Ans: When you talk of the corporate class, you only talk of a small part of the entire population which barely comes to any percentage. But they are important in our financial system because the trickledown effect in our economy happens through them. They try to zeal with the government’s policy and get adapted to them. When you talk of the business class, most of them are suffering. If I only say of the truck owners, they are such badly hit that 50% of the trucks have moved off the road. They are the life line of our economy bridging the gap between demand and supply. In fact our supply line has been severely affected and there is spike in prices of essential commodities. The demand – supply situation is in the midst of severe complexity and stock in trade has been affected. Under the general rules of economy, more the people’s purchasing power, more the generation of economy. But Modiji’s government has just reversed the theory. It has snatched away people’s purchasing power making everyone cashless and then talking of a cashless economy. He talked of making a paperless government. How far has he been able to make his government paperless?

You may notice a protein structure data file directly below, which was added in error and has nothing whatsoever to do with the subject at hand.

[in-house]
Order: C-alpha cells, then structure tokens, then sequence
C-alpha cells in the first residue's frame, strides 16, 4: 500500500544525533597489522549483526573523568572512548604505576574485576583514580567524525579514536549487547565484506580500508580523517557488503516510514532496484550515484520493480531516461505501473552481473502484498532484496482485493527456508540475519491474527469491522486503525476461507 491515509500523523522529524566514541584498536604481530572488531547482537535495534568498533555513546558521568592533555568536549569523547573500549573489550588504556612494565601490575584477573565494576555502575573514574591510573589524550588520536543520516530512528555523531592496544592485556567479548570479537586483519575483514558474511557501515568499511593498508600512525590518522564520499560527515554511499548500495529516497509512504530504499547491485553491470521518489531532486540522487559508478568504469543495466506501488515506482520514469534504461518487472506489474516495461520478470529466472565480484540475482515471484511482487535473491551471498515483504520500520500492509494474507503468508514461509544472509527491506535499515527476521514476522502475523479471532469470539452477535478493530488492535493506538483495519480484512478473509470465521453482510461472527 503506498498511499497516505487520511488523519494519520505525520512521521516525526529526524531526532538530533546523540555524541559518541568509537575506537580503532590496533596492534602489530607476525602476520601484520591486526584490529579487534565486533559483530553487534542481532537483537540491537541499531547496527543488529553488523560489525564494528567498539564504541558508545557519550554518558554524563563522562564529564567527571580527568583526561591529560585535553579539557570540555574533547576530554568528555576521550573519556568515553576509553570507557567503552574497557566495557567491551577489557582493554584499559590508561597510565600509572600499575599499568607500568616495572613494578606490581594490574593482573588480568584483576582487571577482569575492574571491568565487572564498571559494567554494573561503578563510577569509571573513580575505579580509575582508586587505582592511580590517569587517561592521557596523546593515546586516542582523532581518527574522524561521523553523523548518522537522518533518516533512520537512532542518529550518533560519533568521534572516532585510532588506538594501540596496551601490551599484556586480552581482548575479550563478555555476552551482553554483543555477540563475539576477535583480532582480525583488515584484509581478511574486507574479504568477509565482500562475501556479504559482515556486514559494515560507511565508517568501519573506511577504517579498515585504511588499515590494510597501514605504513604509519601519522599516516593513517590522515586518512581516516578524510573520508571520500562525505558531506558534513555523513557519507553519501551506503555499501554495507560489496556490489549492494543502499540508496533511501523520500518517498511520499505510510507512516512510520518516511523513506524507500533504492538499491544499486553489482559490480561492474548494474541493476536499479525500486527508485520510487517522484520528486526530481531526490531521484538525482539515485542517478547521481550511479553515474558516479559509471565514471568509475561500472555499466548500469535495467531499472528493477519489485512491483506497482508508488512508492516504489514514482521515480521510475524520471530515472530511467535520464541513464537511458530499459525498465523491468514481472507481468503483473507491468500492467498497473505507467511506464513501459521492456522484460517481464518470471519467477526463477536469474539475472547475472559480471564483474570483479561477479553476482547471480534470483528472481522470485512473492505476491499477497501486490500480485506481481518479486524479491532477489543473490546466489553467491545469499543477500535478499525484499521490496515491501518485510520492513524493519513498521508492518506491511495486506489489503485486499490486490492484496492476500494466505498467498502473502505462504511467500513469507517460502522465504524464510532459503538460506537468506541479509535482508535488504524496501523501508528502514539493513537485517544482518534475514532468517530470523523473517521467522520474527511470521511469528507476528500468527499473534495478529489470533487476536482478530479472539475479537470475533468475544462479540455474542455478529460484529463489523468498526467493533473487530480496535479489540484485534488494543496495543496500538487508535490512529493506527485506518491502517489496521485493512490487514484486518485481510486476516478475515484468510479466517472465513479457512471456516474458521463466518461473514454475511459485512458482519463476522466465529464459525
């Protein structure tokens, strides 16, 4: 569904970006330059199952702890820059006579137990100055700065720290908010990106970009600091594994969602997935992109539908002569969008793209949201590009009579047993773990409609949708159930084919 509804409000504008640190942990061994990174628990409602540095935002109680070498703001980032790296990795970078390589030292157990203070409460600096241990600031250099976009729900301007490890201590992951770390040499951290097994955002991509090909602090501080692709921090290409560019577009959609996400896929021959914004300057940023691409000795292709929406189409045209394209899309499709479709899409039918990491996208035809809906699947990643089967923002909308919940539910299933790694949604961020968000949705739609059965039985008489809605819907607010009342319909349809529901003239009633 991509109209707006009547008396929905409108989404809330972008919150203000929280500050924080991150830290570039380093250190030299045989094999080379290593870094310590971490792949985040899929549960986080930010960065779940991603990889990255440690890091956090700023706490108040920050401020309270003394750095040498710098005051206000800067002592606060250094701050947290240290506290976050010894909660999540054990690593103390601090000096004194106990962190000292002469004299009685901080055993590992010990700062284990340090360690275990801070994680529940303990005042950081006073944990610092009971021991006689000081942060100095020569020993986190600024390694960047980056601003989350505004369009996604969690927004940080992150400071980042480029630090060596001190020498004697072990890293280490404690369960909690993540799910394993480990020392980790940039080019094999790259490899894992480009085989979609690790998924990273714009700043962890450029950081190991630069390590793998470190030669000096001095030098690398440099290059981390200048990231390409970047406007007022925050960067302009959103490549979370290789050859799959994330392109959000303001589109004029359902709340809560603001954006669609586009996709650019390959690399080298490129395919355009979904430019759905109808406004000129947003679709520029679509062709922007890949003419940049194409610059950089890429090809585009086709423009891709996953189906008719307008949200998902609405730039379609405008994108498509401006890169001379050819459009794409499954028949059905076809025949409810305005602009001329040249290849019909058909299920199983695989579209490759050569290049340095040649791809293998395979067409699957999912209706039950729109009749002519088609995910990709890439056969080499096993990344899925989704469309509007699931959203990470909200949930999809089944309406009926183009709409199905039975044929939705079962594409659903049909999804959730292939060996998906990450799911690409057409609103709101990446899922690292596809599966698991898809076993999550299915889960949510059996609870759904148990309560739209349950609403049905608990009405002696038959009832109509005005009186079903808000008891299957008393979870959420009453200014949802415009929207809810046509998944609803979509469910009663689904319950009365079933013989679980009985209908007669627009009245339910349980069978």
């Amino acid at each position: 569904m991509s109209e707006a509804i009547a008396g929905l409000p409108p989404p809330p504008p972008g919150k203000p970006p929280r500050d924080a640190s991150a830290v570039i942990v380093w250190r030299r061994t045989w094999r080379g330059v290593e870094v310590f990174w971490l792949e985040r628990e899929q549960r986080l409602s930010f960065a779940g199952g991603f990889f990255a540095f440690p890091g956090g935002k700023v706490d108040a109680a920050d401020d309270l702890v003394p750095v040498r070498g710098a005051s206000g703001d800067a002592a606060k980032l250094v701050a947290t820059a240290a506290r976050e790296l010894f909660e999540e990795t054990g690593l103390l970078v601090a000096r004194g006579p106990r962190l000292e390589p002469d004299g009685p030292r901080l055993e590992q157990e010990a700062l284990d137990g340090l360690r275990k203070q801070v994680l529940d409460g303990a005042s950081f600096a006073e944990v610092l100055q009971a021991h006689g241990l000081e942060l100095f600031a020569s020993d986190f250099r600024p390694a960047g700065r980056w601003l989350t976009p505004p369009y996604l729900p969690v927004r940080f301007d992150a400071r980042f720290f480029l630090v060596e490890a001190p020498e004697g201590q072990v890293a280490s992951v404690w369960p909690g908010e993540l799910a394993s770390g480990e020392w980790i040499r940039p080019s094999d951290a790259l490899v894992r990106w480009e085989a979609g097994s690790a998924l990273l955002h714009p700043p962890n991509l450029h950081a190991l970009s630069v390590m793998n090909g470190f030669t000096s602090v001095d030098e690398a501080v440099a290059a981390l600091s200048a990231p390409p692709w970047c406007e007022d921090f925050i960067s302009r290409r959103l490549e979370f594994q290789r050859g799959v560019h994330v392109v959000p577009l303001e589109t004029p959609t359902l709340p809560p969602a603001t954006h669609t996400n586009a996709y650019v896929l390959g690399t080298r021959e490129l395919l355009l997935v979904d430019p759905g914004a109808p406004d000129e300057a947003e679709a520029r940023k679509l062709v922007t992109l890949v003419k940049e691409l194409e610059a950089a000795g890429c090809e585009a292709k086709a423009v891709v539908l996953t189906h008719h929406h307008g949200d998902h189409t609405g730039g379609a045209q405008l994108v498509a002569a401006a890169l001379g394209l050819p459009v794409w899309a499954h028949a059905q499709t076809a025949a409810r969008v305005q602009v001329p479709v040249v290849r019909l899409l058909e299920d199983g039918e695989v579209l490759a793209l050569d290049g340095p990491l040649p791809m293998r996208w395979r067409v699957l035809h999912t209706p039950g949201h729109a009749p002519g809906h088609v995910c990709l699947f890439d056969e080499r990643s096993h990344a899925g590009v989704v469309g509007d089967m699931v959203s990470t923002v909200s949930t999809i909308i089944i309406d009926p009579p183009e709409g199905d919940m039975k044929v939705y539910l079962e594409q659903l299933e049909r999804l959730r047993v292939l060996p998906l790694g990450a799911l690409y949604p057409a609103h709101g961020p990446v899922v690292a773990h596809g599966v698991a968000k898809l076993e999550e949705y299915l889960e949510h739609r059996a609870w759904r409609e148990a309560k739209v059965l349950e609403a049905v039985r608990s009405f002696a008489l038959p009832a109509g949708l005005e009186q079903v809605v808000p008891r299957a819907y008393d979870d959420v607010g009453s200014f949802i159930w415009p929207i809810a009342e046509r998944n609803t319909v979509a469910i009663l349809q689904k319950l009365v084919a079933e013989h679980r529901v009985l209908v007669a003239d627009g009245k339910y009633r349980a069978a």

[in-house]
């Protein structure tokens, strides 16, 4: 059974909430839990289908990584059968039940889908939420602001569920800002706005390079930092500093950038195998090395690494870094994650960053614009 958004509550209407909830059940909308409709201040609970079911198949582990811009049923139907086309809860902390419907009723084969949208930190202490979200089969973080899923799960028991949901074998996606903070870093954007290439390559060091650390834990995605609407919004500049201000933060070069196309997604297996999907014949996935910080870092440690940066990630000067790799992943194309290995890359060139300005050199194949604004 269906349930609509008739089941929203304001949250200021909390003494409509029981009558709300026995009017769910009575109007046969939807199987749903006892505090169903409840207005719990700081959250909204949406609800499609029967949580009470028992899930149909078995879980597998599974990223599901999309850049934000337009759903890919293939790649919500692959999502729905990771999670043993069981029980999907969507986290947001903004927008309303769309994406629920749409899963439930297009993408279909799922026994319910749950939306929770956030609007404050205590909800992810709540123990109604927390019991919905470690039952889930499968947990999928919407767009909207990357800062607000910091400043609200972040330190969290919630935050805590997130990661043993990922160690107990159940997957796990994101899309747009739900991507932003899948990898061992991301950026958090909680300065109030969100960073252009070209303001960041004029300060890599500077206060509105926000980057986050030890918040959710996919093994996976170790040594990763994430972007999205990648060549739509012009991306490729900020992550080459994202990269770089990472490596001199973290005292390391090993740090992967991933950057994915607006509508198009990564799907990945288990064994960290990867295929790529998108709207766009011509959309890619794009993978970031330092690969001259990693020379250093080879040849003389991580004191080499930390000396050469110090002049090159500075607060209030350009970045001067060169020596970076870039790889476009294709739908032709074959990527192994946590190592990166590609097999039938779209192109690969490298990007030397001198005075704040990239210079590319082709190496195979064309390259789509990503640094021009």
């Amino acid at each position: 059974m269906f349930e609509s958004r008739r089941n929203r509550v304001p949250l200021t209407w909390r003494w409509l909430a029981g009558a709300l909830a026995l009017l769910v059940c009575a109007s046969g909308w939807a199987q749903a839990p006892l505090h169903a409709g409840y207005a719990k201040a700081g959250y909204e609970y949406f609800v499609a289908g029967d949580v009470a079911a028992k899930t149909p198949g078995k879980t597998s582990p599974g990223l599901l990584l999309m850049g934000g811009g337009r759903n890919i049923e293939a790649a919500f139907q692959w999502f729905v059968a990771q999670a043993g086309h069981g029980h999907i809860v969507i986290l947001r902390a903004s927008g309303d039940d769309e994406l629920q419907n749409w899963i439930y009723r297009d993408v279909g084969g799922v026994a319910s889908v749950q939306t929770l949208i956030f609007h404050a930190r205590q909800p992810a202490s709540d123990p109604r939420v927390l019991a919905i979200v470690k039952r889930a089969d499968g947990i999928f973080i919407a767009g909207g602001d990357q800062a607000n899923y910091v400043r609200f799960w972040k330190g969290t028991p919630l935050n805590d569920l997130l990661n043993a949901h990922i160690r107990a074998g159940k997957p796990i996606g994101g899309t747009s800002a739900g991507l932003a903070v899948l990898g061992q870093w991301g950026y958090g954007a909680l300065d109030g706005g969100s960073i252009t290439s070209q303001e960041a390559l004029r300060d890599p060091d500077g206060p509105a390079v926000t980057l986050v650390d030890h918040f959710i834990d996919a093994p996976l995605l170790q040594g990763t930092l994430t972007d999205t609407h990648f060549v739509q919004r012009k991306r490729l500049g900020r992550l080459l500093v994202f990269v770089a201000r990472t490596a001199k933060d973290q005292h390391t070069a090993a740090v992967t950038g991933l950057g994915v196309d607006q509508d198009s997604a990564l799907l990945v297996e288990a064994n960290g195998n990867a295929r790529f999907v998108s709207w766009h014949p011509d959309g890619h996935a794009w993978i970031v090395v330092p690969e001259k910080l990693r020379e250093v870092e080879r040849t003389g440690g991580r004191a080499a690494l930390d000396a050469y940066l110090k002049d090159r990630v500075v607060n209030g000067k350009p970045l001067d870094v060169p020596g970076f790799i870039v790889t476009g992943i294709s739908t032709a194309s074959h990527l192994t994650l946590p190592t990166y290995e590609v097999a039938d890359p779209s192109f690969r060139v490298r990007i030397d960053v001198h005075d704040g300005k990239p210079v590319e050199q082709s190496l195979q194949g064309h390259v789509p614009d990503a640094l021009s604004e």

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5. What do you think could have been the best means of curbing black money?